Canada, like many countries, continues to see a wage gap between men and women, and Celine Yegani wants to help change that.
That’s why she initiated E-1136, an electronic petition hosted on the Government of Canada’s website that calls on the government to address the issue of pay equity.
Yegani said that while she has always been passionate about women’s issues, it was statistics released by the Canadian Centre for Policy Alternatives (CCPA) that really struck a chord with her when it comes to the wage gap.
The study looks at Canada’s 20 largest metropolitan areas and ranks them based on a comparison of men and women in five categories: economic security, leadership, health, personal security, and education.
In 2014, her hometown of Edmonton was ranked the worst city in which to be a woman in Canada.
“It really infuriated me,” Yegani said of learning more about the gender gap. “Canada has been such a great role model in so many areas and we’re still so behind on this issue.”
Yegani launched her petition on June 13 and it is open until Oct. 11. It was sponsored by Randy Boissonnault, the Member of Parliament for Edmonton Centre and the Special Advisor to the Prime Minister on LGBTQ2 Issues.
Once the petition garners 500 signatures, the issue must be addressed in the House of Commons.
The petition calls upon the government to create pay equity legislation now to close the wage gap and deliver economic equality for women.
A report from Catalyst Canada showed that women working full-time made $0.83 to every dollar earned by a man. In 2015, they reported that women in Canada earned on average $8,000 less annually than men. That is double the global average of $4,000.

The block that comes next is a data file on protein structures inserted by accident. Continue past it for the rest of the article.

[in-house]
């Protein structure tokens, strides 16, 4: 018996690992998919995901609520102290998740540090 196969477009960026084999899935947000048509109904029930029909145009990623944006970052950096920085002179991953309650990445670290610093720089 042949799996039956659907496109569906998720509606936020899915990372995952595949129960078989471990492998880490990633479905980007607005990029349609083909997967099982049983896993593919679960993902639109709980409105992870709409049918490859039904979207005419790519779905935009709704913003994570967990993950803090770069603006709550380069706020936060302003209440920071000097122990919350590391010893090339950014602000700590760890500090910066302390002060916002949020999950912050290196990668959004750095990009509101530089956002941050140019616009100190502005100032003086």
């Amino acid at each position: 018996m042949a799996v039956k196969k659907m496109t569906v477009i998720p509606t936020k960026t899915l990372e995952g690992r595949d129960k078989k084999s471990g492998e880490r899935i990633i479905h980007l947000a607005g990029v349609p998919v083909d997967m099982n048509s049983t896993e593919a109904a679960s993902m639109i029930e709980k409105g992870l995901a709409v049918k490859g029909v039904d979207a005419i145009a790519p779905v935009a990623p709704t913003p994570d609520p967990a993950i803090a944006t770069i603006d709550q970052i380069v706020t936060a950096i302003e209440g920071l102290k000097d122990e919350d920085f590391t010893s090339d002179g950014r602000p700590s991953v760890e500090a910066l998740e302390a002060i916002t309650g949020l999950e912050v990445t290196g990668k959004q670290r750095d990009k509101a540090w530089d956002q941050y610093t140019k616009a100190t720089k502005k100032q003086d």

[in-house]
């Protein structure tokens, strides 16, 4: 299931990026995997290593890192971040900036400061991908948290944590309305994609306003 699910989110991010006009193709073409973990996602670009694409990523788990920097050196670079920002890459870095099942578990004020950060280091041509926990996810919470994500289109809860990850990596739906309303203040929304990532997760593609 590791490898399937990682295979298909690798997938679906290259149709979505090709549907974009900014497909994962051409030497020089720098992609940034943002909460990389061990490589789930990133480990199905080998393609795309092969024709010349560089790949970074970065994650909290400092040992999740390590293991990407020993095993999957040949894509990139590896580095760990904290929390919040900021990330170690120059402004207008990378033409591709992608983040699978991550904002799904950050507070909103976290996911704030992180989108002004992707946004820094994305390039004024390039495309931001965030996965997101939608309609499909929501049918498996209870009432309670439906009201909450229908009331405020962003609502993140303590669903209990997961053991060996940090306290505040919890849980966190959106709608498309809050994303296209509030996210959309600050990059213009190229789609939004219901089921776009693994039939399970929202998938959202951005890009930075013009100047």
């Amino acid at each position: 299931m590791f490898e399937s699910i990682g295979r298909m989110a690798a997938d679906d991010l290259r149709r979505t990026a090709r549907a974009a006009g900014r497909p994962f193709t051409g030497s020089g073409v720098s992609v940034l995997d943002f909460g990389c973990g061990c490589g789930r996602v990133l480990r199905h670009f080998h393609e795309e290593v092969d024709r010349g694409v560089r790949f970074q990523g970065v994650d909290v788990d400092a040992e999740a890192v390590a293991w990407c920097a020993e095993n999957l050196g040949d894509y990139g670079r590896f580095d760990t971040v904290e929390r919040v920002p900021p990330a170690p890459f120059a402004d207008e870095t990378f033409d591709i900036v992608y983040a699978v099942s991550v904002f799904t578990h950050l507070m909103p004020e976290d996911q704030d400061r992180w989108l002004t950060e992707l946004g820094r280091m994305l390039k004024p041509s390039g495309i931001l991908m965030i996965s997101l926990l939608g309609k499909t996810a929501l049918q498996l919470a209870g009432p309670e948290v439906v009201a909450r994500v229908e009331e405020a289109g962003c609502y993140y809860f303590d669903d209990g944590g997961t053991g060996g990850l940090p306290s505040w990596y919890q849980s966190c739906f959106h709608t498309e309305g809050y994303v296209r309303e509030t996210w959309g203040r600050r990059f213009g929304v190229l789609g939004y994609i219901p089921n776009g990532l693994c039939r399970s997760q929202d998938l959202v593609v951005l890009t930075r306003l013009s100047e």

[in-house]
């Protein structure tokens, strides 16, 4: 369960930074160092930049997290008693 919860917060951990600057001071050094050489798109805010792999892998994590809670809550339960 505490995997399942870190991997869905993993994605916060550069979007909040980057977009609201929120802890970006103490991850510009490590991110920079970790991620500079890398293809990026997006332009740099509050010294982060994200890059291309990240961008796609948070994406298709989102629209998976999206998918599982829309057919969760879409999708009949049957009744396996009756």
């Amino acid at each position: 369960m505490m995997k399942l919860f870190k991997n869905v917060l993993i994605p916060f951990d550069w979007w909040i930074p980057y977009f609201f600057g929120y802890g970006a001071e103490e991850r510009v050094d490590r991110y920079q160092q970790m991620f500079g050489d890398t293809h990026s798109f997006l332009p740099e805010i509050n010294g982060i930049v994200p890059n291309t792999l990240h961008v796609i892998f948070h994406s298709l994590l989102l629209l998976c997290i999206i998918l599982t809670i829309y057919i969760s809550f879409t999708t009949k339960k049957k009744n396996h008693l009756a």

Other countries see an even higher wage gap. In the United States, for example, women are paid approximately $0.80 to every dollar a man earns, with an annual gender wage gap of $10,470, according to research by the National Partnership for Women and Families.
Yegani’s petition argues that while the Government of Canada has put an emphasis on diversity and gender equality, it has been slow to move on the issue of pay equity.
In 2016, the government announced that new pay-equity legislation will be introduced in 2018, but for Yegani, that isn’t soon enough.
"Everyday that passes it means that women are being shortchanged,” Yegani said, “It’s great that they're introducing this proactive legislation but it’s only the beginning... It takes months for legislation to get passed, and even longer for it to be implemented, so I don’t see the need for them to wait.”
Pay equity is listed as a right in the Canadian Human Rights Act. This e-petition enforces the idea that any gap, big or small, needs to be addressed.
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